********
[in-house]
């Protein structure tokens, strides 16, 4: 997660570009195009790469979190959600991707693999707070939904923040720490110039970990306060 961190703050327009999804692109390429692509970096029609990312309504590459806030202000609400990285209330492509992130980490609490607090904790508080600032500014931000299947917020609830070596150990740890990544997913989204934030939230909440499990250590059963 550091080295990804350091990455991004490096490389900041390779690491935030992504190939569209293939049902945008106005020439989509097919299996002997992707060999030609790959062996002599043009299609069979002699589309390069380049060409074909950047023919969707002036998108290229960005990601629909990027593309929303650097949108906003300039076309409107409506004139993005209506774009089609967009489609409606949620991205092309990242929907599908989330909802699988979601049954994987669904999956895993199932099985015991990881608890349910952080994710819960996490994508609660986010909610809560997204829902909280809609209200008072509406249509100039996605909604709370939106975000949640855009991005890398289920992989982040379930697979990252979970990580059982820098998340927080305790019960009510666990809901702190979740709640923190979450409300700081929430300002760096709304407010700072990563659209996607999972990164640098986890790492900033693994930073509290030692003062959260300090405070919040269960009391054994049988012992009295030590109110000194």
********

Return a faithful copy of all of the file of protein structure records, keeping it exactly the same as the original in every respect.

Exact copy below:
[in-house]
């Protein structure tokens, strides 16, 4: 997660570009195009790469979190959600991707693999707070939904923040720490110039970990306060 961190703050327009999804692109390429692509970096029609990312309504590459806030202000609400990285209330492509992130980490609490607090904790508080600032500014931000299947917020609830070596150990740890990544997913989204934030939230909440499990250590059963 550091080295990804350091990455991004490096490389900041390779690491935030992504190939569209293939049902945008106005020439989509097919299996002997992707060999030609790959062996002599043009299609069979002699589309390069380049060409074909950047023919969707002036998108290229960005990601629909990027593309929303650097949108906003300039076309409107409506004139993005209506774009089609967009489609409606949620991205092309990242929907599908989330909802699988979601049954994987669904999956895993199932099985015991990881608890349910952080994710819960996490994508609660986010909610809560997204829902909280809609209200008072509406249509100039996605909604709370939106975000949640855009991005890398289920992989982040379930697979990252979970990580059982820098998340927080305790019960009510666990809901702190979740709640923190979450409300700081929430300002760096709304407010700072990563659209996607999972990164640098986890790492900033693994930073509290030692003062959260300090405070919040269960009391054994049988012992009295030590109110000194």